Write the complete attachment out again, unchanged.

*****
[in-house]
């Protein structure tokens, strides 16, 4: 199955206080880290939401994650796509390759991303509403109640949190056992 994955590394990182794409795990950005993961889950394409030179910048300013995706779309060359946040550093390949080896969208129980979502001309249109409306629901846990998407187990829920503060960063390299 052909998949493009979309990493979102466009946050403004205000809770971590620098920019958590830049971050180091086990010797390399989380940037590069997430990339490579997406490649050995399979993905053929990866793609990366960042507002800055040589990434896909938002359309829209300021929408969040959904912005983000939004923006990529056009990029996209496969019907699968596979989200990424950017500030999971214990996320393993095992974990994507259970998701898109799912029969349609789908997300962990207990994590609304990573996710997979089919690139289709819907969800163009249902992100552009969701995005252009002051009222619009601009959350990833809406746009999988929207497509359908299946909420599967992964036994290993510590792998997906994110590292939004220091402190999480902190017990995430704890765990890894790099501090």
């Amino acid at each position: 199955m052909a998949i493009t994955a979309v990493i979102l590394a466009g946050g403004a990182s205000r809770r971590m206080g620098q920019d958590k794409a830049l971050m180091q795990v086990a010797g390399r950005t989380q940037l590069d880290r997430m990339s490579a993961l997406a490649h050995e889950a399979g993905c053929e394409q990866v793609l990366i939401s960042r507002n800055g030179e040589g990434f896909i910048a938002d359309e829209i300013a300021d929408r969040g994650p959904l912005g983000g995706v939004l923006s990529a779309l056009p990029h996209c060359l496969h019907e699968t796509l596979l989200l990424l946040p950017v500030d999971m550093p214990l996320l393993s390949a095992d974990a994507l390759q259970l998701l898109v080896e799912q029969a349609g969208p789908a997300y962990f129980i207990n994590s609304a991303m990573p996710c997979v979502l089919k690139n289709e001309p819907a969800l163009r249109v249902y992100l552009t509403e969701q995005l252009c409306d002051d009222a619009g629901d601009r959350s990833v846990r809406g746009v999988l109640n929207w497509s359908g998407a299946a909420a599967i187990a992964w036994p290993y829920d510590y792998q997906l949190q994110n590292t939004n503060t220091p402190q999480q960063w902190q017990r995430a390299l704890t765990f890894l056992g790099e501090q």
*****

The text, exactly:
[in-house]
């Protein structure tokens, strides 16, 4: 199955206080880290939401994650796509390759991303509403109640949190056992 994955590394990182794409795990950005993961889950394409030179910048300013995706779309060359946040550093390949080896969208129980979502001309249109409306629901846990998407187990829920503060960063390299 052909998949493009979309990493979102466009946050403004205000809770971590620098920019958590830049971050180091086990010797390399989380940037590069997430990339490579997406490649050995399979993905053929990866793609990366960042507002800055040589990434896909938002359309829209300021929408969040959904912005983000939004923006990529056009990029996209496969019907699968596979989200990424950017500030999971214990996320393993095992974990994507259970998701898109799912029969349609789908997300962990207990994590609304990573996710997979089919690139289709819907969800163009249902992100552009969701995005252009002051009222619009601009959350990833809406746009999988929207497509359908299946909420599967992964036994290993510590792998997906994110590292939004220091402190999480902190017990995430704890765990890894790099501090």
């Amino acid at each position: 199955m052909a998949i493009t994955a979309v990493i979102l590394a466009g946050g403004a990182s205000r809770r971590m206080g620098q920019d958590k794409a830049l971050m180091q795990v086990a010797g390399r950005t989380q940037l590069d880290r997430m990339s490579a993961l997406a490649h050995e889950a399979g993905c053929e394409q990866v793609l990366i939401s960042r507002n800055g030179e040589g990434f896909i910048a938002d359309e829209i300013a300021d929408r969040g994650p959904l912005g983000g995706v939004l923006s990529a779309l056009p990029h996209c060359l496969h019907e699968t796509l596979l989200l990424l946040p950017v500030d999971m550093p214990l996320l393993s390949a095992d974990a994507l390759q259970l998701l898109v080896e799912q029969a349609g969208p789908a997300y962990f129980i207990n994590s609304a991303m990573p996710c997979v979502l089919k690139n289709e001309p819907a969800l163009r249109v249902y992100l552009t509403e969701q995005l252009c409306d002051d009222a619009g629901d601009r959350s990833v846990r809406g746009v999988l109640n929207w497509s359908g998407a299946a909420a599967i187990a992964w036994p290993y829920d510590y792998q997906l949190q994110n590292t939004n503060t220091p402190q999480q960063w902190q017990r995430a390299l704890t765990f890894l056992g790099e501090q």